This request differed from the Biercamp request because the Treecity property isn’t located adjacent to other commercially zoned land, Briggs said. She supported extending commercial businesses along South State, but there’s not a precedent for doing that yet. She expressed sympathy for Edwards’ situation.

Kirk Westphal asked whether the fact that Treecity is a nonprofit has any bearing on the request. It does not, Cheng replied. Westphal confirmed with Cheng that any change in zoning would be attached to the land, not the business. Westphal said it was a shame that the state law is vague and that livelihoods are being disrupted, but he couldn’t support the rezoning request.

Giannola asked whether Edwards could apply for a special exception use, to allow her to operate the dispensary at that site. Cheng said he didn’t believe that would be possible. Rampson explained that the zoning ordinance would have to be amended in order to allow a special exception use for the dispensary. That process would begin with the planning commission, she said.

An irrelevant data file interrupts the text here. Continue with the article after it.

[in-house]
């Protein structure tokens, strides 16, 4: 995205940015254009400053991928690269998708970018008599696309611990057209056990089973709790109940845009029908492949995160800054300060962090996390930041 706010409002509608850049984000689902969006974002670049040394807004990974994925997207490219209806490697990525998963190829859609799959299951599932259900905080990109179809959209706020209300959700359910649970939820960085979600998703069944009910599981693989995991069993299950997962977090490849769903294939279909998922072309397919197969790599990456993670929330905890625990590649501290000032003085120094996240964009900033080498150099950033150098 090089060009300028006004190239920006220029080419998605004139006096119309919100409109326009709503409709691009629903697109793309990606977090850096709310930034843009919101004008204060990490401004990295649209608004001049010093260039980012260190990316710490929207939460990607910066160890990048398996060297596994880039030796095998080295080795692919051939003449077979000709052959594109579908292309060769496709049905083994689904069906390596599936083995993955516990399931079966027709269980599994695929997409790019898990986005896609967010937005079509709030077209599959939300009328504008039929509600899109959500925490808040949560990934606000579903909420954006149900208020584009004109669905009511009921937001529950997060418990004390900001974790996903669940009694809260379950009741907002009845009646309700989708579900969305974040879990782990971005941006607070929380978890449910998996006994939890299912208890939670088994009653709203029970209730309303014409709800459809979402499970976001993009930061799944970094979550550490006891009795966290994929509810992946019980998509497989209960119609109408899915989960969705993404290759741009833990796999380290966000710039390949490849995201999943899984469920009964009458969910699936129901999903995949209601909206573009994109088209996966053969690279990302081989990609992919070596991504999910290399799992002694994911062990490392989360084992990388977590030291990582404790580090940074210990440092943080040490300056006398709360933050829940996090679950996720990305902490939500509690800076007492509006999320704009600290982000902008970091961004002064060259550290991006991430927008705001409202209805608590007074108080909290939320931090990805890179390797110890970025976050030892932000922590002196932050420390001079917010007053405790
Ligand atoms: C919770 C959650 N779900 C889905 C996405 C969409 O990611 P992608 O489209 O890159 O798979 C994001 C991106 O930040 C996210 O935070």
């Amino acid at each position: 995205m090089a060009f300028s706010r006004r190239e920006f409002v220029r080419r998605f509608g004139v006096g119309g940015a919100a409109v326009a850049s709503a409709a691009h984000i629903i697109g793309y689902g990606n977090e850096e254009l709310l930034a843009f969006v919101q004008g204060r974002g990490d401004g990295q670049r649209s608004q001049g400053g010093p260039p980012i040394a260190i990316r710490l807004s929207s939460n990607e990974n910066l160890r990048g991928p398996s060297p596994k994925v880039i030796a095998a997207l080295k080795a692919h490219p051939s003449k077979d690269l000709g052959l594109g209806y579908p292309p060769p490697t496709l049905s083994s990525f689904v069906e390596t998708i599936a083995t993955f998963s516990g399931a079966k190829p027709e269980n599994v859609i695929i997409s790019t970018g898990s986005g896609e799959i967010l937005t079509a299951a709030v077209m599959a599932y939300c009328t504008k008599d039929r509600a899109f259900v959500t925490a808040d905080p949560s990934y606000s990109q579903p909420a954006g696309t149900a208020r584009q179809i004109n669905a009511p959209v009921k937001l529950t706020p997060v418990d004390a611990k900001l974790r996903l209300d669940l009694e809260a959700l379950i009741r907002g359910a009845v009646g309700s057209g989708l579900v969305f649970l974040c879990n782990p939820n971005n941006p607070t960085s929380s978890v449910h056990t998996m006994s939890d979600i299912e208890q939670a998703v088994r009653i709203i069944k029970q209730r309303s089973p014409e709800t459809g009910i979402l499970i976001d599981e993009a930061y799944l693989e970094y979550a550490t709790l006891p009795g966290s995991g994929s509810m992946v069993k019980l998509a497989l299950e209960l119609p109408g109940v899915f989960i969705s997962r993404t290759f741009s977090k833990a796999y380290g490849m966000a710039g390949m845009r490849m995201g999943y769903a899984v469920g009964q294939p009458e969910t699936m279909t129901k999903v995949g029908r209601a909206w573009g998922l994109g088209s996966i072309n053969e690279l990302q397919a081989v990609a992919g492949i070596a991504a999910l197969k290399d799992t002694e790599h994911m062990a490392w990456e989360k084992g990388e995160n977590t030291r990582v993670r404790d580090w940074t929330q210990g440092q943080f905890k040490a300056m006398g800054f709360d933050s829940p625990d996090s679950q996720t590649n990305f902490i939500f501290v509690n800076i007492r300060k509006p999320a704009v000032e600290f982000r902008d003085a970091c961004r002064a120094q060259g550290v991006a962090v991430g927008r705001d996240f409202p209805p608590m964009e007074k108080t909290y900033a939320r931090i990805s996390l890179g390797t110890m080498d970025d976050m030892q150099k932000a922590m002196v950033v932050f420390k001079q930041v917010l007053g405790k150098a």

Outcome: Commissioners unanimously voted against recommending approval of the rezoning request. The recommendation will be forwarded to the city council.

Site Plan for Former Frank’s Nursery

Commissioners were asked to approve a site plan for 3590 Washtenaw Ave., at the southwest corner of Washtenaw Avenue and Yost Boulevard. The plan calls for building a 9,500-square-foot, single-story addition to the existing 15,769-square-foot retail building that currently houses the Dollar Tree. The new space is designated for an additional tenant.